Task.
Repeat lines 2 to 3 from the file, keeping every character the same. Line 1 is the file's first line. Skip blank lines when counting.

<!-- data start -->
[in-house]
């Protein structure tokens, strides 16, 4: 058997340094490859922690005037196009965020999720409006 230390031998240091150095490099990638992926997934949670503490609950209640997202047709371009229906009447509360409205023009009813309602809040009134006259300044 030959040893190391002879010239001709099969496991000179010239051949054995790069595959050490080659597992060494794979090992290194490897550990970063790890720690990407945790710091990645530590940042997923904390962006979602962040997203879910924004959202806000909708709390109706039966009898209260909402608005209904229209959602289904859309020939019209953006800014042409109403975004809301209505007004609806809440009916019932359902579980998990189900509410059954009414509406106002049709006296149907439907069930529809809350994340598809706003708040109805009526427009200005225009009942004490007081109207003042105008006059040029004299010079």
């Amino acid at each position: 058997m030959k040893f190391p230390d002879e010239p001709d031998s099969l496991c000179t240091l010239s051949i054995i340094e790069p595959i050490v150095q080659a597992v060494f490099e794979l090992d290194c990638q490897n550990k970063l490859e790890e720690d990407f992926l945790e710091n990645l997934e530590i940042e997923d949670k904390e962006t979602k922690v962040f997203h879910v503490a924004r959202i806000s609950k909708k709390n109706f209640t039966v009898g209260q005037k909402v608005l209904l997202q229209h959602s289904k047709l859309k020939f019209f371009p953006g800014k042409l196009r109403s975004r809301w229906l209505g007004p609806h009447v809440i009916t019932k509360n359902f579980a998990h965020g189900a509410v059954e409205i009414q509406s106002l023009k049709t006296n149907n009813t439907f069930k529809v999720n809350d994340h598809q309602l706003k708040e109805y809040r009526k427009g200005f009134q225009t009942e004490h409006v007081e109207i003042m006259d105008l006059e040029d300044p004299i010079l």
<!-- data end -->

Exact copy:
């Protein structure tokens, strides 16, 4: 058997340094490859922690005037196009965020999720409006 230390031998240091150095490099990638992926997934949670503490609950209640997202047709371009229906009447509360409205023009009813309602809040009134006259300044 030959040893190391002879010239001709099969496991000179010239051949054995790069595959050490080659597992060494794979090992290194490897550990970063790890720690990407945790710091990645530590940042997923904390962006979602962040997203879910924004959202806000909708709390109706039966009898209260909402608005209904229209959602289904859309020939019209953006800014042409109403975004809301209505007004609806809440009916019932359902579980998990189900509410059954009414509406106002049709006296149907439907069930529809809350994340598809706003708040109805009526427009200005225009009942004490007081109207003042105008006059040029004299010079």
């Amino acid at each position: 058997m030959k040893f190391p230390d002879e010239p001709d031998s099969l496991c000179t240091l010239s051949i054995i340094e790069p595959i050490v150095q080659a597992v060494f490099e794979l090992d290194c990638q490897n550990k970063l490859e790890e720690d990407f992926l945790e710091n990645l997934e530590i940042e997923d949670k904390e962006t979602k922690v962040f997203h879910v503490a924004r959202i806000s609950k909708k709390n109706f209640t039966v009898g209260q005037k909402v608005l209904l997202q229209h959602s289904k047709l859309k020939f019209f371009p953006g800014k042409l196009r109403s975004r809301w229906l209505g007004p609806h009447v809440i009916t019932k509360n359902f579980a998990h965020g189900a509410v059954e409205i009414q509406s106002l023009k049709t006296n149907n009813t439907f069930k529809v999720n809350d994340h598809q309602l706003k708040e109805y809040r009526k427009g200005f009134q225009t009942e004490h409006v007081e109207i003042m006259d105008l006059e040029d300044p004299i010079l």